🧰 Using the API

The API gives you finer-grained control over the CLI, allowing you to dispatch events to workers without making actual HTTP requests. This makes it great for writing tests, or advanced use cases.

Installation

Miniflare is installed using npm:

$ npm install -D miniflare

Usage

In all future examples, we'll assume Node.js is running in ES module mode. You can do this by setting the type field in your package.json:

{
  "type": "module"
}

To initialise Miniflare, import the Miniflare class from miniflare:

import { Miniflare } from "miniflare";

const mf = new Miniflare({
  script: `
  addEventListener("fetch", (event) => {
    event.respondWith(new Response("Hello Miniflare!"));
  });
  `,
});
const res = await mf.dispatchFetch("http://localhost:8787/");
console.log(await res.text()); // Hello Miniflare!

The Guide goes into more detail on configuring specific features.

WARNING

Like the CLI, the API will automatically load .env, package.json and wrangler.toml files in the current working directory. This may lead to unexpected behaviour. You can disable this by setting envPath, packagePath and wranglerConfigPath options to paths of empty files:

const mf = new Miniflare({
  envPath: ".env.empty",
  packagePath: "package.empty.json", // Containing empty object: {}
  wranglerConfigPath: "wrangler.empty.toml"
});

Note that options specified in the constructor have higher priority than those in wrangler.toml.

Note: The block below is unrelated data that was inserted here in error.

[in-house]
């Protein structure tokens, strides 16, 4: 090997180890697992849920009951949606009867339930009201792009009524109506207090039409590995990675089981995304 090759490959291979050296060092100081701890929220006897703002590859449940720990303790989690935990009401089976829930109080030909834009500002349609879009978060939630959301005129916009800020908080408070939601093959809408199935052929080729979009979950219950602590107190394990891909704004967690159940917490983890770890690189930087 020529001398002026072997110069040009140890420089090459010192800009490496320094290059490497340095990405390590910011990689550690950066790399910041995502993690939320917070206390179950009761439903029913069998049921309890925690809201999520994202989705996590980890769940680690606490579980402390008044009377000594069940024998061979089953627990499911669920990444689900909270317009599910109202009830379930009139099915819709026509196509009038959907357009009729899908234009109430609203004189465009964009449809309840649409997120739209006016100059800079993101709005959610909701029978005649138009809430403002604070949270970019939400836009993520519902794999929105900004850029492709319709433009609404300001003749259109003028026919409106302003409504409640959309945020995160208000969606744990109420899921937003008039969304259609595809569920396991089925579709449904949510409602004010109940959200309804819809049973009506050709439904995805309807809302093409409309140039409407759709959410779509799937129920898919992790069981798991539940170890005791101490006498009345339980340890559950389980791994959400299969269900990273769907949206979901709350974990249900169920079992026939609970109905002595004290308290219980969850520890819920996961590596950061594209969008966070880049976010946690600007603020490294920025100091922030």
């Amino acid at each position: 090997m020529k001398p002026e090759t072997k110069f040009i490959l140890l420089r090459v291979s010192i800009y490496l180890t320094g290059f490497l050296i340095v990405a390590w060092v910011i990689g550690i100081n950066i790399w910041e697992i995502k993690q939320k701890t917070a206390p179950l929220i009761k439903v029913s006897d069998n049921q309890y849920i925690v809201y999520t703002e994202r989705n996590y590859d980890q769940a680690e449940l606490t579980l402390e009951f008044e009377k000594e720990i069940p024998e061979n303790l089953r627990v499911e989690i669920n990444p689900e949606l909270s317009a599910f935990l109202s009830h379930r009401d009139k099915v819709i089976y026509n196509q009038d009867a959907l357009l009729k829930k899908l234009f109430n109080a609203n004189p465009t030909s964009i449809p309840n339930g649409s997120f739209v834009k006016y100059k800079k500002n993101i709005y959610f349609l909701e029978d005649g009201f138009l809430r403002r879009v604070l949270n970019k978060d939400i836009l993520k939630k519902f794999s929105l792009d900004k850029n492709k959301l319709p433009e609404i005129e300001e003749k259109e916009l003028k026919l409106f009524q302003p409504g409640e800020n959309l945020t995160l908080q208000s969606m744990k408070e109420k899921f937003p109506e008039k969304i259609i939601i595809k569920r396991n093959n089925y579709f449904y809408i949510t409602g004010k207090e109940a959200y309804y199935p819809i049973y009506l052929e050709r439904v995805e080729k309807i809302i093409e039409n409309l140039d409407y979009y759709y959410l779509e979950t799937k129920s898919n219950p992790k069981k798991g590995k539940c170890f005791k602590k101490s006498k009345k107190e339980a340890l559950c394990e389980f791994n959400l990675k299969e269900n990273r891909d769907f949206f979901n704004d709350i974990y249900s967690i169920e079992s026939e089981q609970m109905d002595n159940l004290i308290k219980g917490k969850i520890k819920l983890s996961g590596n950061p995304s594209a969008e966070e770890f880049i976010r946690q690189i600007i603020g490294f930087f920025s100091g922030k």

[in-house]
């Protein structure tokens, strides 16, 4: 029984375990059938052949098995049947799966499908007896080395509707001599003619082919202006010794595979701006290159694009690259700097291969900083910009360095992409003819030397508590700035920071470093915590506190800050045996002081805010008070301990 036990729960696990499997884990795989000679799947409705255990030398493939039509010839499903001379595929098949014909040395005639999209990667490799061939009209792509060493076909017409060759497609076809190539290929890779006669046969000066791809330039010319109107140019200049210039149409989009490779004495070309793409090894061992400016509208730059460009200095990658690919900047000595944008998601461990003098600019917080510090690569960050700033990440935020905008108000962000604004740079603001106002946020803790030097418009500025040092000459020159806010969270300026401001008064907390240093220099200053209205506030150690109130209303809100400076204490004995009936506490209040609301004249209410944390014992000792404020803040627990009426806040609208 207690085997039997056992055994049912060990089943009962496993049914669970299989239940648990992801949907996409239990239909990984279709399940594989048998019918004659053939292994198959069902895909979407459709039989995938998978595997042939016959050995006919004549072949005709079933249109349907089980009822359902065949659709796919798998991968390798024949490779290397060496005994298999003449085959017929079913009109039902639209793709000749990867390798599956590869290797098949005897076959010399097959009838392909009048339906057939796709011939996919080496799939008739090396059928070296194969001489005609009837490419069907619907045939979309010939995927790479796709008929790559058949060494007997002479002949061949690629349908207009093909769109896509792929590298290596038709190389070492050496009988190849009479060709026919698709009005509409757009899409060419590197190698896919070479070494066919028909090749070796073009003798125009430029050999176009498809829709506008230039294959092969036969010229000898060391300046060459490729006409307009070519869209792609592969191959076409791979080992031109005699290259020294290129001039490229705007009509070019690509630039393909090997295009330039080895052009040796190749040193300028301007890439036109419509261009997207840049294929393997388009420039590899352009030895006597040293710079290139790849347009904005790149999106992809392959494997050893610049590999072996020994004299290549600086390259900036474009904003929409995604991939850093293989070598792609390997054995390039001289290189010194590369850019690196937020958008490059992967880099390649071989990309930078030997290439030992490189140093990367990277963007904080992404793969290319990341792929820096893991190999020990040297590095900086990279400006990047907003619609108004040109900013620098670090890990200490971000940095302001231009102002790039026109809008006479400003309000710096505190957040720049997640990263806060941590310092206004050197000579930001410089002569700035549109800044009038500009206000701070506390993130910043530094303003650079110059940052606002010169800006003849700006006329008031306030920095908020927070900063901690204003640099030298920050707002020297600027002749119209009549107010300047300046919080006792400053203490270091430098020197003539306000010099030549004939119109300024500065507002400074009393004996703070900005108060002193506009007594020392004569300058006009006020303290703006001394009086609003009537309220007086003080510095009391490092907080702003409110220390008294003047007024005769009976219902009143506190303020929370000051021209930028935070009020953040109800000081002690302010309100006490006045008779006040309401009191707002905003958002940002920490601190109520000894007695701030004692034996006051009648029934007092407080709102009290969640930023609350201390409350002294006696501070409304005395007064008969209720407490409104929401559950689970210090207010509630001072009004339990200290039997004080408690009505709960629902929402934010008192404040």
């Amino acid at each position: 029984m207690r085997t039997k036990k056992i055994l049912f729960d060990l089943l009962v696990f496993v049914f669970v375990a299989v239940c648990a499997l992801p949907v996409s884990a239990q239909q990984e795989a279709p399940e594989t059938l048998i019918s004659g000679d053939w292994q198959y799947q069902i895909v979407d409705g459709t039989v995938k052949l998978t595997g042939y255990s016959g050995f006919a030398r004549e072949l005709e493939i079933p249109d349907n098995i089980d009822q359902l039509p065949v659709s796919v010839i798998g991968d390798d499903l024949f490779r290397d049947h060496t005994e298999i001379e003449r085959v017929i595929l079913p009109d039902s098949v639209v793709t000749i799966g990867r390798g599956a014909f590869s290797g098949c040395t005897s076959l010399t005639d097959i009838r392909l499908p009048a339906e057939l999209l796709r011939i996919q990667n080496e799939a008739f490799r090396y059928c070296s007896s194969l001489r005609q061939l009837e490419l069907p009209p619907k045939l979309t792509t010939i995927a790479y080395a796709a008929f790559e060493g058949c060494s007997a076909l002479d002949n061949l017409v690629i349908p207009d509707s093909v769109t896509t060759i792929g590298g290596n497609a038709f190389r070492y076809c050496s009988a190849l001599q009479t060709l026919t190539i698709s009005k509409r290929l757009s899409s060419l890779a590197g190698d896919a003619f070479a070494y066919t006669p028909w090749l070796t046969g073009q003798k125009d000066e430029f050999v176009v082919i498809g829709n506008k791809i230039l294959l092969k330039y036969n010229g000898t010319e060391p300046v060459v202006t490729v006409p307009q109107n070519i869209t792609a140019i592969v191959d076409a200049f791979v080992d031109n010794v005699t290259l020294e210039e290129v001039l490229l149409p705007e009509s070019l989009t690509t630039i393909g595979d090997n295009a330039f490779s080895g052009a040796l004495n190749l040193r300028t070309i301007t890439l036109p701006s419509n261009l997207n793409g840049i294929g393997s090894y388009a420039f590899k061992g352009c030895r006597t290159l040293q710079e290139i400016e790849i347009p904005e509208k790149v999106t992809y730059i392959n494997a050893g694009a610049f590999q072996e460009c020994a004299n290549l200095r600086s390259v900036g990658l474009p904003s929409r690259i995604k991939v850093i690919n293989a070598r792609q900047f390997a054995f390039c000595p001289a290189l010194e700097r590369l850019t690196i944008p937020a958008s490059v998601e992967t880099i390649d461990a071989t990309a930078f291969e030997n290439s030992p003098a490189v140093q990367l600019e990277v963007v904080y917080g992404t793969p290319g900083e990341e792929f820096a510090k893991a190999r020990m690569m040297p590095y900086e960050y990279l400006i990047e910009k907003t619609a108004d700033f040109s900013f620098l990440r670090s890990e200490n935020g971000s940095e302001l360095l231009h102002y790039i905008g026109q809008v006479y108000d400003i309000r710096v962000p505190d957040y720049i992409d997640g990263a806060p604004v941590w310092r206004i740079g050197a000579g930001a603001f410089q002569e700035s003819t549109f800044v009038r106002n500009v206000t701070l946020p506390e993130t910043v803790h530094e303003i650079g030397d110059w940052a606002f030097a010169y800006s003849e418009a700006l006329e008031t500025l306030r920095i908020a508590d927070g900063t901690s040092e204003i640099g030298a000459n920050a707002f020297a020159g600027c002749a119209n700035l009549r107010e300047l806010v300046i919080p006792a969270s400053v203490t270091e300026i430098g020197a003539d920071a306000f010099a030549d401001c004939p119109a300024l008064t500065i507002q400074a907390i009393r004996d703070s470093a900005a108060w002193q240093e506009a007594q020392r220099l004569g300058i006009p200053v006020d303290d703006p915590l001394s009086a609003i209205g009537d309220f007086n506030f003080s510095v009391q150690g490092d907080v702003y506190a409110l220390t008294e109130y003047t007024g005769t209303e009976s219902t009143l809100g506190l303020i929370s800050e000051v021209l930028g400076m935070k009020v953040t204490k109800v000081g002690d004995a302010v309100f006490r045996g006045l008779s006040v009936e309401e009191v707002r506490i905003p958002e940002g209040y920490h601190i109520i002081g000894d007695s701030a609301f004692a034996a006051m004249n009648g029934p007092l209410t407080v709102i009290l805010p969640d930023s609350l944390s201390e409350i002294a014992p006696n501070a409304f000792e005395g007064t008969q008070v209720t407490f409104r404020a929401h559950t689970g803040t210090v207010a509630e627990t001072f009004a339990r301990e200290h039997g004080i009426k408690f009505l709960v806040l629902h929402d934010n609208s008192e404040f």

String and File Scripts

Note in the above example we're specifying script as a string. We could've equally put the script in a file such as worker.js, then used the scriptPath property instead:

const mf = new Miniflare({
  scriptPath: "worker.js",
});

Watching, Reloading and Disposing

You can watch scripts, .env, package.json and wrangler.toml files with the watch option. When this is enabled, you must dispose of the watcher when you're done with the Miniflare instance:

const mf = new Miniflare({
  watch: true,
});
...
await mf.dispose();

You must also dispose if you're persisting KV, cache, or Durable Object data in Redis to close opened connections.

You can also manually reload scripts (main and Durable Objects') and options (.env, package.json and wrangler.toml) too with reloadOptions:

const mf = new Miniflare({ ... });
await mf.reloadOptions();

Getting Processed Options

You can get an object containing processed options with getOptions. These contain options resolved from the constructor, .env, package.json and wrangler.toml files:

const mf = new Miniflare({ ... });
const options = await mf.getOptions();

Dispatching Events

dispatchFetch and dispatchScheduled dispatch fetch and scheduled events to workers respectively:















 
 
 



 


import { Miniflare } from "miniflare";

const mf = new Miniflare({
  script: `
  addEventListener("fetch", (event) => {
    event.waitUntil(Promise.resolve(event.request.url));
    event.respondWith(new Response(event.request.headers.get("X-Message")));
  });
  addEventListener("scheduled", (event) => {
    event.waitUntil(Promise.resolve(event.scheduledTime));
  });
  `,
});

const res = await mf.dispatchFetch("http://localhost:8787/", {
  headers: { "X-Message": "Hello Miniflare!" },
});
console.log(await res.text()); // Hello Miniflare!
console.log((await res.waitUntil())[0]); // http://localhost:8787/